“Resolving the US beef import issue demonstrates our willingness to be part of regional economic integration. Our next step is to resume talks on the TIFA with the US. We cannot afford to wait any longer,” Presidential Office spokesman Fan Chiang Tai-chi (范姜泰基) said of Ma’s response to the vote.
Ma has linked the US beef issue with the nation’s economic and trade relations with the US and other countries, and argued that resuming TIFA talks and joining the Trans-Pacific Partnership would prevent Taiwan from being marginalized in regional economic integration.
The resumption of the TIFA talks would prepare the terrain for negotiations on free-trade agreements (FTA) or other economic pacts with the nation’s major trading partners, Ma said.
Ma said the government would establish a food labeling system that allows consumers to identify US beef products and to make their own choice, while excluding the import of US beef organ parts.
The government would impose a ban on US beef products immediately if any scientific evidence proved that ractopamine is harmful to human health, he said.
Ma thanked Legislative Speaker Wang Jin-pyng (王金平) and KMT legislators for helping to pass the bill.
“The approval of the bill is a great achievement of the close cooperation of the legislative and executive branches under the KMT’s party-state mechanism,” he said.
Meanwhile, retiring American Institute in Taiwan (AIT) Director William Stanton said the result was “personally gratifying to me” because he has “dedicated a great deal of effort to see that the Taiwan[ese] market is open to US beef” during his three-year tenure.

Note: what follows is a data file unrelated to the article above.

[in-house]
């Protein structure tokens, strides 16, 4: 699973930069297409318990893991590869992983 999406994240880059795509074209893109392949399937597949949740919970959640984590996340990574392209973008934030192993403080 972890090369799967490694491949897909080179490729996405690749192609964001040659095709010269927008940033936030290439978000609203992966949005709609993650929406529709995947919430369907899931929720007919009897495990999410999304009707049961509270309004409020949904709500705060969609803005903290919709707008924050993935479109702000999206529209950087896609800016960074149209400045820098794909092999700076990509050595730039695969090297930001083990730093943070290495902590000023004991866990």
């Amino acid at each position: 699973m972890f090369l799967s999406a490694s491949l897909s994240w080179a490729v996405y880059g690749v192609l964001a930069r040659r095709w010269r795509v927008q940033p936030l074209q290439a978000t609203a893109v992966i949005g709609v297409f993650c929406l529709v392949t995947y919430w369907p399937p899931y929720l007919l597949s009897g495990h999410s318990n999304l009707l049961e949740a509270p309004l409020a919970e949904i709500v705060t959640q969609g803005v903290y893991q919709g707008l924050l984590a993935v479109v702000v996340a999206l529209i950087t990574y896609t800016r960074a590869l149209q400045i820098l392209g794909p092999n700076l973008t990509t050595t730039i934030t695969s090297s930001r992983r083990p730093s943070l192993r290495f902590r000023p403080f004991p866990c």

“I cannot think of a better conclusion to my tour as director than to have this issue resolved in a positive way,” said Stanton, who is taking a teaching job at the Taipei American School after he retires from a 34-year diplomatic career next month.
Stanton said he “look[ed] forward to enjoying delicious US beef dinners with my many Taiwan[ese] friends in the excellent restaurants here in Taiwan.”
“Today is a good day for Taiwan[ese] consumers, the Taiwan[ese] democratic process, free trade and for US-Taiwan relations,” Stanton said as he thanked the Ma administration, the legislature, academics, businesspeople and the media, who he said “fought to have this issue decided on the basis of international, science-based standards.”
The AIT also issued a short a statement.
“The US welcomes the vote and looks forward to the quick implementation of the maximum residue level for ractopamine and the resumption of expanded access for US beef in the Taiwan[ese] market,” the AIT statement said. “We also look forward to resuming efforts to expand our vital bilateral trade and investment ties that benefit us both.”
AIT spokesperson Sheila Paskman said the institute could not answer how yesterday’s vote would impact on the resumption of the TIFA talks.
Ministry of Foreign Affairs spokesperson Steve Hsia (夏季昌) said the ministry hopes the talks would resume by the end of this year or early next year.